The History Of The Apron

I’ve gotten this email several times, and it always strikes a cord with me.  I love my apron but don’t wear it near enough because it is the bib-type and it tends to make my neck hurt after a while.  I plan to get a pattern and try to make my own in the near future.  I would love to have a smock-style apron with big deep pockets on the front. 
Anyway, I wanted to share this with you.  I don’t remember my grandparents wearing aprons.  I’d love to hear your memories of how your grandmother’s used their aprons!

The History Of The Apron

I don’t think our kids know what an apron is.
The principal use of Grandma’s apron was to protect the dress underneath, because she only had a few, it was easier to wash aprons than dresses and they used less material, but along with that, it served as a potholder for removing hot pans from the oven.

It was wonderful for drying children’s tears, and on occasion was even used for cleaning out dirty ears.

From the chicken coop, the apron was used for carrying eggs, fussy chicks, and sometimes half-hatched eggs to be finished in the warming oven.

When company came, those aprons were ideal hiding places for shy kids.
And when the weather was cold grandma wrapped it around her arms.
Those big old aprons wiped many a perspiring brow, bent over the hot wood stove.
Chips and kindling wood were brought into the kitchen in that apron…
From the garden, it carried all sorts of vegetables.  After the peas had been shelled, it carried out the hulls.  In the fall, the apron was used to bring in apples that had fallen from the trees.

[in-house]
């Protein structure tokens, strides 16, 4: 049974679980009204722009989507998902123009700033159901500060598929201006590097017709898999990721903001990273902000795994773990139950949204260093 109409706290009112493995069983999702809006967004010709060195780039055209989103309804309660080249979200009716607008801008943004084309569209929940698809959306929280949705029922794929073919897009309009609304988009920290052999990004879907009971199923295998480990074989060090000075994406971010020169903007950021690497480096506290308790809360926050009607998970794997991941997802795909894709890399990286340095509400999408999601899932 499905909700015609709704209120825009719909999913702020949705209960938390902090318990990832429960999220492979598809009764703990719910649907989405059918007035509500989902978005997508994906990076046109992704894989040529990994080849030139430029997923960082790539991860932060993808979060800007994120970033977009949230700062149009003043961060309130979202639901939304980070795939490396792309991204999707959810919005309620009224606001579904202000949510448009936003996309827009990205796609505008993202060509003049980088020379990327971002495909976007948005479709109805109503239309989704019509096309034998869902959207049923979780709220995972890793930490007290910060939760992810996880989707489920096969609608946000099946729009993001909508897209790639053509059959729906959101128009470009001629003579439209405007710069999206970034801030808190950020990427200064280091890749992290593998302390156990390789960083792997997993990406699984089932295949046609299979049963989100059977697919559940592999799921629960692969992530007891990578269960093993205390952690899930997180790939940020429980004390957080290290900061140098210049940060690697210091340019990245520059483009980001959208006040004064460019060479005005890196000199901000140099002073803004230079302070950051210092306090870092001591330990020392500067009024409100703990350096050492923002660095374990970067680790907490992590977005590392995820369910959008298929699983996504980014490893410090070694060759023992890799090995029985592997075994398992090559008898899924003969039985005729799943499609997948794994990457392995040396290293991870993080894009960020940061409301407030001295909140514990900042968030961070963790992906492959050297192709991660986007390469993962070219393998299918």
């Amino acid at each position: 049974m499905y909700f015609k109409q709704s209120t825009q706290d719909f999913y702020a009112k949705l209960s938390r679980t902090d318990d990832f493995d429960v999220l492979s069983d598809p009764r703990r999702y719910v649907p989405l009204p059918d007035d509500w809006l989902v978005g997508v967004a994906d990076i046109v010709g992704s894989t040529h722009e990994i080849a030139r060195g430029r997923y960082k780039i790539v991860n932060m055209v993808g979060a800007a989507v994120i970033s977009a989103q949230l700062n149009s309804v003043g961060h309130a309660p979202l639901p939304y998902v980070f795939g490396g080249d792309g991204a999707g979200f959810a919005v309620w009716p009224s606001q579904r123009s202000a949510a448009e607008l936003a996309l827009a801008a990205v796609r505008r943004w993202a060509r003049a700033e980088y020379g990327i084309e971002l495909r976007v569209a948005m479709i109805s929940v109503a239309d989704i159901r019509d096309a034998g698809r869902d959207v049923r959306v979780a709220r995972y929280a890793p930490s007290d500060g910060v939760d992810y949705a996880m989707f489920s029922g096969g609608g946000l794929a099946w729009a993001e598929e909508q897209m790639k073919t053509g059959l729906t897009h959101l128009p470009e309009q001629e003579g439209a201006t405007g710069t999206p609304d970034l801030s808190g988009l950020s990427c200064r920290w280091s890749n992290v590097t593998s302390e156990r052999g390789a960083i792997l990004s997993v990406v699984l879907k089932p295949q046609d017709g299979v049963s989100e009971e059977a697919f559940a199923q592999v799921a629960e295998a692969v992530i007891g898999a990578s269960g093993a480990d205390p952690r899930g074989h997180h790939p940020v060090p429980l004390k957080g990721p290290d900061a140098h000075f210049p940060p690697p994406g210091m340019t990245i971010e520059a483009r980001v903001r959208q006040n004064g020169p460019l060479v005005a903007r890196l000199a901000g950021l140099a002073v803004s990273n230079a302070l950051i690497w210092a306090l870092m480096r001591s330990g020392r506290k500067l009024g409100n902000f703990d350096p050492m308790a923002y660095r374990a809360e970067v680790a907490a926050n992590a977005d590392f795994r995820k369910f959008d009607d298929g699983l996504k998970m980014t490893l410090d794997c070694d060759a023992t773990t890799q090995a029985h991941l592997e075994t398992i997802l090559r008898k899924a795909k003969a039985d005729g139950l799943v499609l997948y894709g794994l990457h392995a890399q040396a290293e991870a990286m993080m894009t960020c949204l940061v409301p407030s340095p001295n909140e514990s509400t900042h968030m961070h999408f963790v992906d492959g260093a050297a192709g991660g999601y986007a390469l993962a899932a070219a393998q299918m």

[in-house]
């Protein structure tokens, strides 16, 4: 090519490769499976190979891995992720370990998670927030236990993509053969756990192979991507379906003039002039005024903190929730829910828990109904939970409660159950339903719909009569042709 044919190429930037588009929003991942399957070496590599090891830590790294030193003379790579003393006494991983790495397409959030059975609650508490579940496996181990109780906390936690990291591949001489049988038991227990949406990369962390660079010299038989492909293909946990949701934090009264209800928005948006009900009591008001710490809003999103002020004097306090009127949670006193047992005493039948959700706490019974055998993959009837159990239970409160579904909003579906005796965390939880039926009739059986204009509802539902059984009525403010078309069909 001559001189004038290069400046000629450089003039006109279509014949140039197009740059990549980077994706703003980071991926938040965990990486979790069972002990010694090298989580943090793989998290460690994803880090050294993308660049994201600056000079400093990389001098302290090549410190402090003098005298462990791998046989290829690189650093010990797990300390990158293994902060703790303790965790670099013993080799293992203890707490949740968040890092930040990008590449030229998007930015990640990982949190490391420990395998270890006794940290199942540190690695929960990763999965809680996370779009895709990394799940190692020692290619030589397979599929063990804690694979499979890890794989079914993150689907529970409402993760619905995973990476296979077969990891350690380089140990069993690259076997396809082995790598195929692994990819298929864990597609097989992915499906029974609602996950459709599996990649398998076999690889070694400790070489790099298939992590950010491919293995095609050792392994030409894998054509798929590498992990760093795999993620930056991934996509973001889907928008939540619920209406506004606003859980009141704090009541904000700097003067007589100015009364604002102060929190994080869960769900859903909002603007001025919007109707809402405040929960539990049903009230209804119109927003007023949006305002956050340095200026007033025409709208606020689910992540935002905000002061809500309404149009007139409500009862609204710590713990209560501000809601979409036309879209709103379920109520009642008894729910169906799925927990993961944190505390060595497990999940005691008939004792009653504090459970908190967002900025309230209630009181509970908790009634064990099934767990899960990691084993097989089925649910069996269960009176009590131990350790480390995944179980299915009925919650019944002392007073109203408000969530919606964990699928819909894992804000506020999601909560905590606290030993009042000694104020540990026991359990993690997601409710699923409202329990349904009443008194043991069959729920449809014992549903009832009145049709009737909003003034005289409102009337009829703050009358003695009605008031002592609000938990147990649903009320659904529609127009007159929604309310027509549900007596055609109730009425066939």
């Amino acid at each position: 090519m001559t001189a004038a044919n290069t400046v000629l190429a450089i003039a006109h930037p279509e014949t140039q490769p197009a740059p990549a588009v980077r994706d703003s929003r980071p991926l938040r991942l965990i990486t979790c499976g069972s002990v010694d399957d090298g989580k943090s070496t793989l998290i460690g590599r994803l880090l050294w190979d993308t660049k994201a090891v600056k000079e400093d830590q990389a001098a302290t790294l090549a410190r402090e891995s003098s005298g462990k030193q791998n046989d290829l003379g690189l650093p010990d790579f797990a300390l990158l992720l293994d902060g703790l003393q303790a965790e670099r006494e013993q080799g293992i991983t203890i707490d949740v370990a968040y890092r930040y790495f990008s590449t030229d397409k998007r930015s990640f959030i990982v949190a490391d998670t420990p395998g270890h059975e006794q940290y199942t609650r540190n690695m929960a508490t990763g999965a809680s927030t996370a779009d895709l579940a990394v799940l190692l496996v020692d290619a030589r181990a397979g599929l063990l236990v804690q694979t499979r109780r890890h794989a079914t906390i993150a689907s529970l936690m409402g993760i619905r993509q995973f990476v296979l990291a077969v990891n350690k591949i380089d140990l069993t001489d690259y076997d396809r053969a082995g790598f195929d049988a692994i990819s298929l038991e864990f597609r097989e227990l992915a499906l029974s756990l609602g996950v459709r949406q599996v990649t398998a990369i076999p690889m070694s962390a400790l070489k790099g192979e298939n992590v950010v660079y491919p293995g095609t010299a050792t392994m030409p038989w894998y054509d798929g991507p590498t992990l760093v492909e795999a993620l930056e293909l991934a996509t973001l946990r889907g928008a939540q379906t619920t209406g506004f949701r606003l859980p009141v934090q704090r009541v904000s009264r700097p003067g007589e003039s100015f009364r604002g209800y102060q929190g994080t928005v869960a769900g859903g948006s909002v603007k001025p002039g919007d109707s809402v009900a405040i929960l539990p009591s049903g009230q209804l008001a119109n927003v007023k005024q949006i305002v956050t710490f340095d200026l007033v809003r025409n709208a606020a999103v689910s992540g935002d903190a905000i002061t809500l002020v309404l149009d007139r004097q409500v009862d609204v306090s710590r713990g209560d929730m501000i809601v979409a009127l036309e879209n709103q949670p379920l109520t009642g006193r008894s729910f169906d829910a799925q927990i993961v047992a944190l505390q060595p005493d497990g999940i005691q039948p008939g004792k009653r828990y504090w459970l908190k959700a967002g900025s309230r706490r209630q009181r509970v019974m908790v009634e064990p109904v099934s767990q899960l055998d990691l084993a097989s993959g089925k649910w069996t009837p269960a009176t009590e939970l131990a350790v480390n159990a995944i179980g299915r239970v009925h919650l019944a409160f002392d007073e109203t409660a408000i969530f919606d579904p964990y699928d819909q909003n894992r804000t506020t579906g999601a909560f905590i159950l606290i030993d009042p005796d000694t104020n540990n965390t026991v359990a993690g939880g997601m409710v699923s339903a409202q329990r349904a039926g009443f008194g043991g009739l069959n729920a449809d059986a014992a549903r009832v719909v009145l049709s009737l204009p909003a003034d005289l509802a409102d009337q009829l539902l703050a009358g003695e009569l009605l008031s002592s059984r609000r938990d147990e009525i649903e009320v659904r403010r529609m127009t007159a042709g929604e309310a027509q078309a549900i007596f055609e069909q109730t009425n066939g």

When unexpected company drove up the road, it was surprising how much furniture that old apron could dust in a matter of seconds.  When dinner was ready, Grandma walked out onto the porch, waved her apron, and the men folks knew it was time to come in from the fields to dinner.
It will be a long time before someone invents something that will replace that ‘old-time apron’ that served so many purposes.


Grandma used to set her hot baked apple pies on the window sill to cool.  Her granddaughters set theirs on the window sill to thaw. They would go crazy now trying to figure out how many germs were on that apron.  I don’t think I ever caught anything from an apron.

Again, I love my apron.  It has saved my clothes from many stains and from being completely ruined during those days when I’m doing a lot of baking/cooking.  I hope that, one day, my children will one day see an apron and remember me and my love for cooking for my family. 

This post is linked to The Diaper Diaries  for Things I Love Thursday

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